Met Council: Regional transit ridership dips slightly in 2018, Green and Blue line numbers up

Met Council: Regional transit ridership dips slightly in 2018, Green and Blue line numbers up Photo: KSTP/File

February 11, 2019 12:09 PM

Regional transit ridership in the Twin Cities metro area reached 94.2 million in 2018, representing a 1.3 percent decrease from the year before, according to numbers from the Metropolitan Council.

The ridership number combines the number of riders on all types of transit and by all of the region's transit providers.


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However, a release notes ridership on the METRO Green and Blue light rail lines, as well as the A Line rapid bus transit service, reached new highs.

Ridership on the Green Line, which runs between downtown Minneapolis and downtown St. Paul, reached 13.8 million in 2018, up 5 percent from the year before. Ridership on the Blue Line reached more than 11 million, up 3.9 percent over 2017.

And, ridership on the A Line bus rapid transit which runs between Roseville and the Blue Line's 46th Street Station was 1.62 million in just its second full year of service. That was a 2 percent increase from the year before.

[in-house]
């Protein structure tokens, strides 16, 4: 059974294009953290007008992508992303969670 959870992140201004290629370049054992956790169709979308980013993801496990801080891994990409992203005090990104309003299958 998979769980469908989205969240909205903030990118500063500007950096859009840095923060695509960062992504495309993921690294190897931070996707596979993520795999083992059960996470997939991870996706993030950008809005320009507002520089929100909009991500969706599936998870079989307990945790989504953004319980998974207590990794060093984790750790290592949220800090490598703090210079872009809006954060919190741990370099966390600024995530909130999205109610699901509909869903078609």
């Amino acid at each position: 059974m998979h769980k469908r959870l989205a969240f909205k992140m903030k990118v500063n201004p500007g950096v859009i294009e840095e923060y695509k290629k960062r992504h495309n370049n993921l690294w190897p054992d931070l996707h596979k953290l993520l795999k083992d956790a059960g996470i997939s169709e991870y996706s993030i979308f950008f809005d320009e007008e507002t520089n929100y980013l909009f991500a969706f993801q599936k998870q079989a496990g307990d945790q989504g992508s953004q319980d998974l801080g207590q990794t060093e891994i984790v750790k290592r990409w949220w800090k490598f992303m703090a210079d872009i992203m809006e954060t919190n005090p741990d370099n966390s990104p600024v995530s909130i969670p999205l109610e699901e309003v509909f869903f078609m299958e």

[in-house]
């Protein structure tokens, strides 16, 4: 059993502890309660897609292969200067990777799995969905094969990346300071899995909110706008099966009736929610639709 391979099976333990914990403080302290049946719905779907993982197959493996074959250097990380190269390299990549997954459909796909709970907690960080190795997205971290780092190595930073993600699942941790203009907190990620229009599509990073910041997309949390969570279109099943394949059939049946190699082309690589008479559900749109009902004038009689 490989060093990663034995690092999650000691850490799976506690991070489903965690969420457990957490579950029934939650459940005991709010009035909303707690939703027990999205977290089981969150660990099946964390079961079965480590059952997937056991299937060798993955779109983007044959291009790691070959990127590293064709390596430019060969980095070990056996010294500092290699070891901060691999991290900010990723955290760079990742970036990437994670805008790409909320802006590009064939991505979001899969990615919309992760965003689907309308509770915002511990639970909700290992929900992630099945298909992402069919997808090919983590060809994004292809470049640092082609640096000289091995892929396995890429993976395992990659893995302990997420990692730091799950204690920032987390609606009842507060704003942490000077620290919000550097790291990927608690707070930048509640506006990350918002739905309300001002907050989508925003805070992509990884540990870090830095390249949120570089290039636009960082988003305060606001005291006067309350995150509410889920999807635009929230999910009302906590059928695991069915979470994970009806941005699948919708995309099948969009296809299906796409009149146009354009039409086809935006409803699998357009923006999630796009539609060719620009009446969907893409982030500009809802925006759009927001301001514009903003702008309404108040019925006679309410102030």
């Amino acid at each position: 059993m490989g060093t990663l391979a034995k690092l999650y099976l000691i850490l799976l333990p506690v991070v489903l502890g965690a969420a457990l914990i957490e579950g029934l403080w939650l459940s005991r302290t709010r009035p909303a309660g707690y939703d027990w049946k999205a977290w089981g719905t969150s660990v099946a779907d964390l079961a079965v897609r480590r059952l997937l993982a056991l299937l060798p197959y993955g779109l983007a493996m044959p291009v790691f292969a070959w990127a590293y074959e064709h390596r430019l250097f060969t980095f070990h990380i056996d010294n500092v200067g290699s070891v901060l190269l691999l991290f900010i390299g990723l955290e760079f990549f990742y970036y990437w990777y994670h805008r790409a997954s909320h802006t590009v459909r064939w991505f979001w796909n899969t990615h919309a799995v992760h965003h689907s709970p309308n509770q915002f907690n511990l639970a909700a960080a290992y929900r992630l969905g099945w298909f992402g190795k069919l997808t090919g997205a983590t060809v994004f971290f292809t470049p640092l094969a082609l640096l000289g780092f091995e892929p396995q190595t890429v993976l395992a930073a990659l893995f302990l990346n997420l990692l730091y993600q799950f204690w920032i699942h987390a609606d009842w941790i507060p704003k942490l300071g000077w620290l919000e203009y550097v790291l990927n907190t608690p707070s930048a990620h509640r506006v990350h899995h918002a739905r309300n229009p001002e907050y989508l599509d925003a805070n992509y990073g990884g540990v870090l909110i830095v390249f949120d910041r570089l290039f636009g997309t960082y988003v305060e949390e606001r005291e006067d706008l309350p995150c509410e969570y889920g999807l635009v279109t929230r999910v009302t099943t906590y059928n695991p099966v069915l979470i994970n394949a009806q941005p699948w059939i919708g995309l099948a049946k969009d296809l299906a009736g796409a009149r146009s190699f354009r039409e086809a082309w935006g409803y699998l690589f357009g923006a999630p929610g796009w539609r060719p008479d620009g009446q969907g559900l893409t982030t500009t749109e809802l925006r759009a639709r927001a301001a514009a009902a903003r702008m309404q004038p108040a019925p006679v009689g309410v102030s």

Ridership on the Northstar Commuter Rail Line remained essentially flat from the year before at around 787,000 rides.

The full ridership report was presented at the Met Council's Transportation Committee meeting Monday.

A release said low gas prices have impacted transit ridership nationwide, while ridership in the Twin Cities region experienced a dip following a fare increase in October of 2017. 

"Transit is a critical component to building and sustaining a prosperous community, particularly for the members of our communities who rely on it most," Gov. Tim Walz said in a statement contained in the release. "I'm encouraged to see that we're investing in services people need and use. We need to commit to a comprehensive vision for regular investment in a transportation system to support the day-to-day needs of our residents." 

"We've seen how investing in transit creates a stronger system that supports our growing region," Metropolitan Council Chair Nora Slawik added in her own statement, also included in the release. "With around 700,000 new people expected by 2040, we need to figure out today how we get in front of the significant increase in transit demand. Our region relies on a comprehensive transportation system that offers mobility options to all people, in order to remain economically competitive and connect people with opportunities."  


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